Investing Advice

About Stock Market Basics

Companies are started by individuals or maybe a small circle of people. They pool their money or obtain loans, raising funds to launch the business. A choice is made to organize the business as a sole proprietorship where one person or a married couple owns everything, or as a partnership. Later they may choose to "incorporate". As a corporation, the owners are not personally responsible or liable for any debts of the company if the company doesn't succeed.

Corporations issue official-looking sheets of paper that represent ownership of the company. These are called stock certificates, and each certificate represents a set number of shares. The total number of shares will vary from one company to another, as each makes its own choice about how many pieces of ownership to divide the corporation into. One corporation may have only 2,500 shares, while another may issue over a billion shares such as IBM and Ford Motor Company.

Companies sell stock (pieces of ownership) to raise money and provide funding for the expansion and growth of the business. The business founders give up part of their ownership in exchange for this needed cash. The expectation is that even though the owners have surrendered a portion of the company to the public, their remaining share of stock will become increasingly valuable as the business grows.

Corporations are not allowed to sell shares of stock on the open market without the approval of the Securities and Exchange Commission (SEC).

The Golden Piggy Bank Page 36 This transition from a privately held corporation to a publicly traded one is called going public, and this first sale of stock to the public is called an initial public offering, or IPO. Usually an IPO is sponsored by an investment bank (the underwriter) such as Merrill Lynch, Salomon-Smith Barney, or Goldman Sachs.

Companies can choose to incorporate, by filling the appropriate papers and paying a fee, in any state that they choose. This becomes their charter state where they must maintain an office address.

Officers are chosen - president, vice-president, and secretary-treasurer, and a board of directors may be established. It is the board of directors' duty to represent the shareholders, who of course at the early stages of a company's life, are going to be the company founders.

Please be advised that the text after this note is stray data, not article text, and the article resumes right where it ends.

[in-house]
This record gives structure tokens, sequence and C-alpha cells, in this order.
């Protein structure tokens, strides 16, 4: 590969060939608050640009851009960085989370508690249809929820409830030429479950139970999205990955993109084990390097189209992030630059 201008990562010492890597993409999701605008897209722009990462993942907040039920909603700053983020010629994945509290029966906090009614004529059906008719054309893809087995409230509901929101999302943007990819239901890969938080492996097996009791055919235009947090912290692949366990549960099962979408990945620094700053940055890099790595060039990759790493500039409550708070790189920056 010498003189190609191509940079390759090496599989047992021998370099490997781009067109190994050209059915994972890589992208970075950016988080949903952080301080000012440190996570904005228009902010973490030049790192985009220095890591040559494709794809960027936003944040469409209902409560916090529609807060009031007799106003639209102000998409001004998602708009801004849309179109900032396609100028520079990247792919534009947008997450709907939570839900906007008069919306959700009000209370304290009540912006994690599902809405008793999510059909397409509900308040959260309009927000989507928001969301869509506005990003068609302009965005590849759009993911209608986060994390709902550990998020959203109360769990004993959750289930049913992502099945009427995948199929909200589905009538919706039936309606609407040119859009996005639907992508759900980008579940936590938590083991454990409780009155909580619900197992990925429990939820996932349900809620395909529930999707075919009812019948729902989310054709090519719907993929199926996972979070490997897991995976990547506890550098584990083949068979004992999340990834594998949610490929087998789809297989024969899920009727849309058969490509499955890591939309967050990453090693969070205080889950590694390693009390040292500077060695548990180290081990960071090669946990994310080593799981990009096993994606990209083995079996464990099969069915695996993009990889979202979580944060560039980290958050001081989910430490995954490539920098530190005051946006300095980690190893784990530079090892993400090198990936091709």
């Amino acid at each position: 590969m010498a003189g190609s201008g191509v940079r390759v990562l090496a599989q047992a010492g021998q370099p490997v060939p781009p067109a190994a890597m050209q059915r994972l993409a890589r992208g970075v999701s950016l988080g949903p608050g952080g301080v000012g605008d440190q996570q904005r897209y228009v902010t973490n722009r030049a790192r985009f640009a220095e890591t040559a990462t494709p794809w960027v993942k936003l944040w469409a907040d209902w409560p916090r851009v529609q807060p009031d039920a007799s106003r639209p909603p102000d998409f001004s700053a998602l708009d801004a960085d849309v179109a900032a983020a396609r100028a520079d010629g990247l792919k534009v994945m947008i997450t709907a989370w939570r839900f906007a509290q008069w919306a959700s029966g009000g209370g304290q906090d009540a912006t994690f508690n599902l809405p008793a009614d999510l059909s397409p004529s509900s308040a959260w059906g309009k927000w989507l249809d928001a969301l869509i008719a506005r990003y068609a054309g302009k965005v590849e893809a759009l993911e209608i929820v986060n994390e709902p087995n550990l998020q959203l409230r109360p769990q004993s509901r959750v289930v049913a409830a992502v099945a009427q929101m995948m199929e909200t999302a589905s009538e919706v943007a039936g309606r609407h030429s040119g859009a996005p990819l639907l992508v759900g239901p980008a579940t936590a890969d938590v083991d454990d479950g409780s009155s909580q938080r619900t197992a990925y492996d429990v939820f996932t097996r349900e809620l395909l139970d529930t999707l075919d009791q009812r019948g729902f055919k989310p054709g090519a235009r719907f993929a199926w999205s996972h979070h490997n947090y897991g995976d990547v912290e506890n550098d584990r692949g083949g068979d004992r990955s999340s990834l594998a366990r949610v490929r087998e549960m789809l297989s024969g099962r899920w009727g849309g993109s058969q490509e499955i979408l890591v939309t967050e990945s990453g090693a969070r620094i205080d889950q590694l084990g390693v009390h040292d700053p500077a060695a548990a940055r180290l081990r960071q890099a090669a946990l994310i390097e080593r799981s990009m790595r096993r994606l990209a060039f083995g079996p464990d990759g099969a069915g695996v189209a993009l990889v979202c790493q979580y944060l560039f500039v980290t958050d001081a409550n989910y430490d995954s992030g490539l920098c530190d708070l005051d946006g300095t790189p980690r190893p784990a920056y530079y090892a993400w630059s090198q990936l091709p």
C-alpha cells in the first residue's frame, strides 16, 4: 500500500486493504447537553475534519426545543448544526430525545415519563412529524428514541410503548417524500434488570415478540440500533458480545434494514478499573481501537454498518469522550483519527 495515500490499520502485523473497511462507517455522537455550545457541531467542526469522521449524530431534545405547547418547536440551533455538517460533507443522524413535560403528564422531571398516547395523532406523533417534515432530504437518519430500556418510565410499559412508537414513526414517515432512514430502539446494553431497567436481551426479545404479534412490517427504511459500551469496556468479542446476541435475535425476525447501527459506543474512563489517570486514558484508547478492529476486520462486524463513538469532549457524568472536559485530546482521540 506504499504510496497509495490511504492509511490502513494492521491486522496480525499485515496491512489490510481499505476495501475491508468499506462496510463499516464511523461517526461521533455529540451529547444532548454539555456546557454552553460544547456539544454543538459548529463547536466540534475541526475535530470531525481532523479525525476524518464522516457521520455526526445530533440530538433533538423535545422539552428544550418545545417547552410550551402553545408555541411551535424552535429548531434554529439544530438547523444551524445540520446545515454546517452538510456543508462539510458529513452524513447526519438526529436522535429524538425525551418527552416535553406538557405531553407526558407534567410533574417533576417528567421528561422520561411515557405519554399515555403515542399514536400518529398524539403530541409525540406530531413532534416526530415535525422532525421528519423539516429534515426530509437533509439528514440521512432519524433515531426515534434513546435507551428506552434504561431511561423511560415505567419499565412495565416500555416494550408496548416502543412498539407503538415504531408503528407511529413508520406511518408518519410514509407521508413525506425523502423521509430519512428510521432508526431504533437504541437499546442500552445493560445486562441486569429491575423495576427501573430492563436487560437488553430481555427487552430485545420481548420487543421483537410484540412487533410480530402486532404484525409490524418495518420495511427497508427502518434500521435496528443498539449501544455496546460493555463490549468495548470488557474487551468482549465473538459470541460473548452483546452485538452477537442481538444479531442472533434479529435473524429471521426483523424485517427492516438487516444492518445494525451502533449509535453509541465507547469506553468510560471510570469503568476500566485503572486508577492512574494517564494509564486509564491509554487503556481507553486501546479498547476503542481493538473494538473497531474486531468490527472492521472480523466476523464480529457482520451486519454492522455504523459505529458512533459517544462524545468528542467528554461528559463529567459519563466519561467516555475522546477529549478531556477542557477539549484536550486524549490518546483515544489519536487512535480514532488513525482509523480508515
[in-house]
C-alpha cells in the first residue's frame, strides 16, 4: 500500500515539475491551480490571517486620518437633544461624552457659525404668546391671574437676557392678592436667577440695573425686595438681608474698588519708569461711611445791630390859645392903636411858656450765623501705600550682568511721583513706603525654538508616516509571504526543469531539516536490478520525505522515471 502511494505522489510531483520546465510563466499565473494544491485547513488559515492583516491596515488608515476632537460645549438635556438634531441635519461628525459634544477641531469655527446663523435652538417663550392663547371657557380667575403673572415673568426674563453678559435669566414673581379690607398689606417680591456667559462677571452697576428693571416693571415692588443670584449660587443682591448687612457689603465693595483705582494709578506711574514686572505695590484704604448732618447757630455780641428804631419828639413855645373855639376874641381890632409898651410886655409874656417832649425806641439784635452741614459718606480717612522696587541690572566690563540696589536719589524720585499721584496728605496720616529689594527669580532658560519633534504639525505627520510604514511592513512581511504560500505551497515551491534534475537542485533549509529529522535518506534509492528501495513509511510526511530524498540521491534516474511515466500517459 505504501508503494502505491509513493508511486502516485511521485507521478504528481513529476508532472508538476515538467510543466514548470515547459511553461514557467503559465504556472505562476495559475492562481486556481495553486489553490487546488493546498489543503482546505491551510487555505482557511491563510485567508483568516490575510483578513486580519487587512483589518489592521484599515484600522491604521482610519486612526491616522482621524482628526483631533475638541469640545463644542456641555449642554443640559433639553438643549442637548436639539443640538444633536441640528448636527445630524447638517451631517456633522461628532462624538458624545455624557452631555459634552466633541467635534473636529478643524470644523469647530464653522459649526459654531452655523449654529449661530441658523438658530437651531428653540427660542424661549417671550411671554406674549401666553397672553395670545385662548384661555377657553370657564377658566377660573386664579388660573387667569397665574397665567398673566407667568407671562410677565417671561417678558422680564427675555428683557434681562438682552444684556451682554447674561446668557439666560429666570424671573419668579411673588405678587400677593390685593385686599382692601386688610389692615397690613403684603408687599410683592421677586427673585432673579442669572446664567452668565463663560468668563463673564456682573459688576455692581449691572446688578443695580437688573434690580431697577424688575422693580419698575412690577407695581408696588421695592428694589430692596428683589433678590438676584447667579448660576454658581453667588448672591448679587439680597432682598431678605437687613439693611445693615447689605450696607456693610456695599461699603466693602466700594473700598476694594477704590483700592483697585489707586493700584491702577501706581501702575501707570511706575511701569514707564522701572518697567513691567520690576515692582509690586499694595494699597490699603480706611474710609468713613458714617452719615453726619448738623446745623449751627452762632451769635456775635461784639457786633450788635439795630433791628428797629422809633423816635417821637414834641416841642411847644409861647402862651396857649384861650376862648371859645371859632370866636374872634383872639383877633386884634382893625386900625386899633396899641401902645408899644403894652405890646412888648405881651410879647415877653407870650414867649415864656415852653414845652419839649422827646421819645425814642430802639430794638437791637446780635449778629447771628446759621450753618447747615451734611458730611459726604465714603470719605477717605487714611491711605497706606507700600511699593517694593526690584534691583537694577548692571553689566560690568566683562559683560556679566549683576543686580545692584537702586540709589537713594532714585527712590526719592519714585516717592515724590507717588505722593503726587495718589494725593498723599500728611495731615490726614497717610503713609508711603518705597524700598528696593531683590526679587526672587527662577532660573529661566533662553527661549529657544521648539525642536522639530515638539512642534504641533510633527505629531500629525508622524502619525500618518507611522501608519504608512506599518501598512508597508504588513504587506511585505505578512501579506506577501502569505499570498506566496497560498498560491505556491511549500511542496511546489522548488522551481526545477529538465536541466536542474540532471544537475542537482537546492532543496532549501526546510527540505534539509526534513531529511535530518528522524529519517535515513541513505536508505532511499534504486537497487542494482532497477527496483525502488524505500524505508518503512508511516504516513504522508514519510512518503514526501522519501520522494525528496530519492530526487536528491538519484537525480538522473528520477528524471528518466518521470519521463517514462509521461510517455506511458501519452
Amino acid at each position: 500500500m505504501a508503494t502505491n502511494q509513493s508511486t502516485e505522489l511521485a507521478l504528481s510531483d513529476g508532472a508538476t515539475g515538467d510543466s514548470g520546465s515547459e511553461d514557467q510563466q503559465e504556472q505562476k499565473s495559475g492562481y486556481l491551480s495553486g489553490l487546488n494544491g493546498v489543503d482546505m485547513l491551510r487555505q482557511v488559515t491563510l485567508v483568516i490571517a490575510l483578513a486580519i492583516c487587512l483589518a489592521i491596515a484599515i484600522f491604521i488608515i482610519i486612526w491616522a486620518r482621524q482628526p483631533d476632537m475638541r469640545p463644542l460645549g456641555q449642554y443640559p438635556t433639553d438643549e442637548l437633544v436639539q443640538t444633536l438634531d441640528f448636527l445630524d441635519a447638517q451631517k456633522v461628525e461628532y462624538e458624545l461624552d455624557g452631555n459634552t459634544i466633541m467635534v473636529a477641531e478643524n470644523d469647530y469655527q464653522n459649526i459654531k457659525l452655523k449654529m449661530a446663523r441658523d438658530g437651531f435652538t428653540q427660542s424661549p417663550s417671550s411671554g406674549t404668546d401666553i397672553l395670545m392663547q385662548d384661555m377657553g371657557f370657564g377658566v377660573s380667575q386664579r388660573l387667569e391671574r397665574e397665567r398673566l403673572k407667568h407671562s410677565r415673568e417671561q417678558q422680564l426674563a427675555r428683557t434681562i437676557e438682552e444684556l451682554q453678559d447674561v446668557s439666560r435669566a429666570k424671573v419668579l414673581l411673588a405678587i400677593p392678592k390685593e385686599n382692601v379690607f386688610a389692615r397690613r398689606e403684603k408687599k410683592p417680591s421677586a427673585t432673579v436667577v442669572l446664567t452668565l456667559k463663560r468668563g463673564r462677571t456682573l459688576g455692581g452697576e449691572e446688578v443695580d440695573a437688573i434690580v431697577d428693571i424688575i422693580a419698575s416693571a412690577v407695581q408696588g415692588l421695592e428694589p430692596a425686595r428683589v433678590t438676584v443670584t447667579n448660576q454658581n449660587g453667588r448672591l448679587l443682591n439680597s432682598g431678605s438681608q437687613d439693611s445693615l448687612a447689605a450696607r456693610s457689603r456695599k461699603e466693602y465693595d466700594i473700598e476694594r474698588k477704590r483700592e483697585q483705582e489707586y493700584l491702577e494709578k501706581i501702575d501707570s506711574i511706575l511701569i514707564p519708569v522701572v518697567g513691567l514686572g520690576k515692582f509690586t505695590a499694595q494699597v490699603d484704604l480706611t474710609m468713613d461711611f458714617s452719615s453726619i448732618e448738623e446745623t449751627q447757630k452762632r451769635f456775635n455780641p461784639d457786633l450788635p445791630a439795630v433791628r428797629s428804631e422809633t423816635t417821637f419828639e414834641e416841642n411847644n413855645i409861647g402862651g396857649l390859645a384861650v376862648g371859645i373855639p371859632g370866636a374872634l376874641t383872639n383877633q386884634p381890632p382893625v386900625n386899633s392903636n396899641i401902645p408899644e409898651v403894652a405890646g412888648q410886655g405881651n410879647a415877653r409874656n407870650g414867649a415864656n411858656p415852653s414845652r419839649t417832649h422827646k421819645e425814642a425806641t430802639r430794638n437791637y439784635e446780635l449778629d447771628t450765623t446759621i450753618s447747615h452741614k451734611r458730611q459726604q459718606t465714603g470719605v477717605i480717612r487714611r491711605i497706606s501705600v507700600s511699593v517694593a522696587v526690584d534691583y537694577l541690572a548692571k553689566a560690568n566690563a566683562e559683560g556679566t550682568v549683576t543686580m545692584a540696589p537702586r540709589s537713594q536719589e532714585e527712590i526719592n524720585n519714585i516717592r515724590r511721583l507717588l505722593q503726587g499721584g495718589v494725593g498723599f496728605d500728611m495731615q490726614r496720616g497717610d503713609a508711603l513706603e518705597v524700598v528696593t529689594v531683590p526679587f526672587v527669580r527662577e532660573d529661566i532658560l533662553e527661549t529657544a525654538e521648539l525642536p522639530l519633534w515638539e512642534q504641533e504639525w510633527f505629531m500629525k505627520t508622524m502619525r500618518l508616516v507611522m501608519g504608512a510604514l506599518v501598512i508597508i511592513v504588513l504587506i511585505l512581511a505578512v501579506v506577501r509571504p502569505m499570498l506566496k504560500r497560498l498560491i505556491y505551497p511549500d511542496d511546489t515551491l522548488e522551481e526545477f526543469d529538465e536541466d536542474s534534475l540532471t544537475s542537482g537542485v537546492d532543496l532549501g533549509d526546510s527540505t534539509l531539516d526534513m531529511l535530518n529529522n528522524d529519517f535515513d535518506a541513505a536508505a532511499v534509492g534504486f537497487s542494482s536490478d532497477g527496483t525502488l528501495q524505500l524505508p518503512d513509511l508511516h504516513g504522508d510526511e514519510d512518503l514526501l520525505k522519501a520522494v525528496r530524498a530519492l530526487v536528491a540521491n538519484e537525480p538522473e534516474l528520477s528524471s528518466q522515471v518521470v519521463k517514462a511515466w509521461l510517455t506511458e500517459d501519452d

Most corporations stay privately owned although they may elect to sell stock to qualified investors.

You can tell if a company is a corporation by seeing the "Inc." after its name, or other letters such as LTD or AG if the company is based in a foreign country.

According the U.S. Census Bureau, of the 5,579,177 registered businesses in the United States, 5,562,799 have less than 500 employees. Of the 16,378 big companies with over 500 workers, about half are privately owned.


Common Stock - standard shares issued by a corporation. Most stocks traded are common stock.

Preferred Stock - special class of stock that is issued without voting rights, but promises a fixed dividend. If a company is forced to liquidate and close its doors, preferred shareholders stand in line in front of common stock holders, for any proceeds available after secured creditors are paid. Most preferred stock trades on the NYSE at about $25.00 per share. More on page 38

Other Stock Market Basics Topics:

  1. Stock Market Basics
  2. Why invest in the stock market?
  3. Why Sell Stock?
  4. How are shares bought and sold on the NASDAQ?
  5. How stocks are traded on the New York Stock Exchange
  6. What are ECNs?
  7. Supply and Demand
  8. American Stock Exchanges
  9. International Stock Exchange
  10. What fuels demand for a stock?
  11. More to Know About Stock Trading
  12. Limit Orders
  13. Market Capitalization
  14. Preferred Stock
  15. How to Buy Stock?
  16. How much money do you need to open a brokerage account?
  17. Money Market Funds
  18. Margin Loans and Investment
  19. Corporation Executive Pay
  20. How much money do you need to open a brokerage account?

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